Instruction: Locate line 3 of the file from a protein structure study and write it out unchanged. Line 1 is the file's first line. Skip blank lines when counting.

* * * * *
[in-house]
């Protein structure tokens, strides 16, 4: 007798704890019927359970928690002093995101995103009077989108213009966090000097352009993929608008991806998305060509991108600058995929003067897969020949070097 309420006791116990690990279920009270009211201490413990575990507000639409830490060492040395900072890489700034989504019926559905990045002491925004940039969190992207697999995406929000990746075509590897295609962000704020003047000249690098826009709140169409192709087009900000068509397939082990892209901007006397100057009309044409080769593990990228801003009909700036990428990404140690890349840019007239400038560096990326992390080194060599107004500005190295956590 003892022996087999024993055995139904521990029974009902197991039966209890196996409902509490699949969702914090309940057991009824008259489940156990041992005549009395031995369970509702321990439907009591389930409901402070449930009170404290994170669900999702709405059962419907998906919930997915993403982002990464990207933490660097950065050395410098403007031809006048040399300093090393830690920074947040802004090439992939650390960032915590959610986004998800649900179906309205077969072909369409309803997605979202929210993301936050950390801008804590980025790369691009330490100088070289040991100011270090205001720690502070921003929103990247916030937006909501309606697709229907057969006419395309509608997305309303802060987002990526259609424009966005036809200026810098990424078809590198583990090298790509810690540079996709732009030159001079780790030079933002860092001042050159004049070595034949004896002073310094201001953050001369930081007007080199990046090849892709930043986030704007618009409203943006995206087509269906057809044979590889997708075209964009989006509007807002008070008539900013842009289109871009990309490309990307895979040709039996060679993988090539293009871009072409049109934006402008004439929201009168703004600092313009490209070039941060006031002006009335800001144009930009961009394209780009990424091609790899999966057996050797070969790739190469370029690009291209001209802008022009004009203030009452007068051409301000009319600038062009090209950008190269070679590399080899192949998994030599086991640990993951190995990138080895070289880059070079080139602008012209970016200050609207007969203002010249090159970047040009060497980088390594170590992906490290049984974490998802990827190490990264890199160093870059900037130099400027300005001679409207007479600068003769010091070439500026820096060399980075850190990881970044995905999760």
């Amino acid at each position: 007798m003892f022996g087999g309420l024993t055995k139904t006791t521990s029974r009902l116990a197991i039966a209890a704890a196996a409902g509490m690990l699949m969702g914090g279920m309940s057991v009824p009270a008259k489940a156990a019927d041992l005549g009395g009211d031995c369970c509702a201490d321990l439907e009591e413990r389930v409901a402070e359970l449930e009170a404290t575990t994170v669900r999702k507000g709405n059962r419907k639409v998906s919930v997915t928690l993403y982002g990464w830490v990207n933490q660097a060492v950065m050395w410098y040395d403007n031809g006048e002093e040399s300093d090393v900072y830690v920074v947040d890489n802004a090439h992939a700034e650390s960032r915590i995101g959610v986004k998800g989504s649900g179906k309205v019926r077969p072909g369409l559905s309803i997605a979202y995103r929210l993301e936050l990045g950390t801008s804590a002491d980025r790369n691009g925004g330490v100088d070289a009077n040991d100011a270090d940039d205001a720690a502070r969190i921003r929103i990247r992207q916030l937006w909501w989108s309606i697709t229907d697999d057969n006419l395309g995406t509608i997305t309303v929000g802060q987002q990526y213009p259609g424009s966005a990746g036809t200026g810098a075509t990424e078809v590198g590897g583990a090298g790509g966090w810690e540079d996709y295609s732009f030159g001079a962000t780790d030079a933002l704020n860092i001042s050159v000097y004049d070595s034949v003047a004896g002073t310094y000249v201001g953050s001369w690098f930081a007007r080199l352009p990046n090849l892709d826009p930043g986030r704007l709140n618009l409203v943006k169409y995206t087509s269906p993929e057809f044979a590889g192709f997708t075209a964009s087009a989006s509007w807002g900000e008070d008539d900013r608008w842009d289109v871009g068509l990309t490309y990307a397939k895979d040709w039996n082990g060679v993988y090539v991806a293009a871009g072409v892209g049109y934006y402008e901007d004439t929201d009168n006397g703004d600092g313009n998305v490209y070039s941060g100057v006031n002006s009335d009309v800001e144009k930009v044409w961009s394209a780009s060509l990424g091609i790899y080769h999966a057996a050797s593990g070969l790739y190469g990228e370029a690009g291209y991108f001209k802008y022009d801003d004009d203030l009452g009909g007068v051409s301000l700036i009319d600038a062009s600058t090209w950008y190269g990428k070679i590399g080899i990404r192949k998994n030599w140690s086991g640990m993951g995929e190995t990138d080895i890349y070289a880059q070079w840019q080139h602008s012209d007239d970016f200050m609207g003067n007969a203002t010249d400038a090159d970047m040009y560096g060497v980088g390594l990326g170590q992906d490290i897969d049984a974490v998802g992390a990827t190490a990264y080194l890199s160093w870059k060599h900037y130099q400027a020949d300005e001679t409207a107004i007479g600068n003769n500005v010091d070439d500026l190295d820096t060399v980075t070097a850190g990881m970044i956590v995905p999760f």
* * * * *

């Amino acid at each position: 007798m003892f022996g087999g309420l024993t055995k139904t006791t521990s029974r009902l116990a197991i039966a209890a704890a196996a409902g509490m690990l699949m969702g914090g279920m309940s057991v009824p009270a008259k489940a156990a019927d041992l005549g009395g009211d031995c369970c509702a201490d321990l439907e009591e413990r389930v409901a402070e359970l449930e009170a404290t575990t994170v669900r999702k507000g709405n059962r419907k639409v998906s919930v997915t928690l993403y982002g990464w830490v990207n933490q660097a060492v950065m050395w410098y040395d403007n031809g006048e002093e040399s300093d090393v900072y830690v920074v947040d890489n802004a090439h992939a700034e650390s960032r915590i995101g959610v986004k998800g989504s649900g179906k309205v019926r077969p072909g369409l559905s309803i997605a979202y995103r929210l993301e936050l990045g950390t801008s804590a002491d980025r790369n691009g925004g330490v100088d070289a009077n040991d100011a270090d940039d205001a720690a502070r969190i921003r929103i990247r992207q916030l937006w909501w989108s309606i697709t229907d697999d057969n006419l395309g995406t509608i997305t309303v929000g802060q987002q990526y213009p259609g424009s966005a990746g036809t200026g810098a075509t990424e078809v590198g590897g583990a090298g790509g966090w810690e540079d996709y295609s732009f030159g001079a962000t780790d030079a933002l704020n860092i001042s050159v000097y004049d070595s034949v003047a004896g002073t310094y000249v201001g953050s001369w690098f930081a007007r080199l352009p990046n090849l892709d826009p930043g986030r704007l709140n618009l409203v943006k169409y995206t087509s269906p993929e057809f044979a590889g192709f997708t075209a964009s087009a989006s509007w807002g900000e008070d008539d900013r608008w842009d289109v871009g068509l990309t490309y990307a397939k895979d040709w039996n082990g060679v993988y090539v991806a293009a871009g072409v892209g049109y934006y402008e901007d004439t929201d009168n006397g703004d600092g313009n998305v490209y070039s941060g100057v006031n002006s009335d009309v800001e144009k930009v044409w961009s394209a780009s060509l990424g091609i790899y080769h999966a057996a050797s593990g070969l790739y190469g990228e370029a690009g291209y991108f001209k802008y022009d801003d004009d203030l009452g009909g007068v051409s301000l700036i009319d600038a062009s600058t090209w950008y190269g990428k070679i590399g080899i990404r192949k998994n030599w140690s086991g640990m993951g995929e190995t990138d080895i890349y070289a880059q070079w840019q080139h602008s012209d007239d970016f200050m609207g003067n007969a203002t010249d400038a090159d970047m040009y560096g060497v980088g390594l990326g170590q992906d490290i897969d049984a974490v998802g992390a990827t190490a990264y080194l890199s160093w870059k060599h900037y130099q400027a020949d300005e001679t409207a107004i007479g600068n003769n500005v010091d070439d500026l190295d820096t060399v980075t070097a850190g990881m970044i956590v995905p999760f």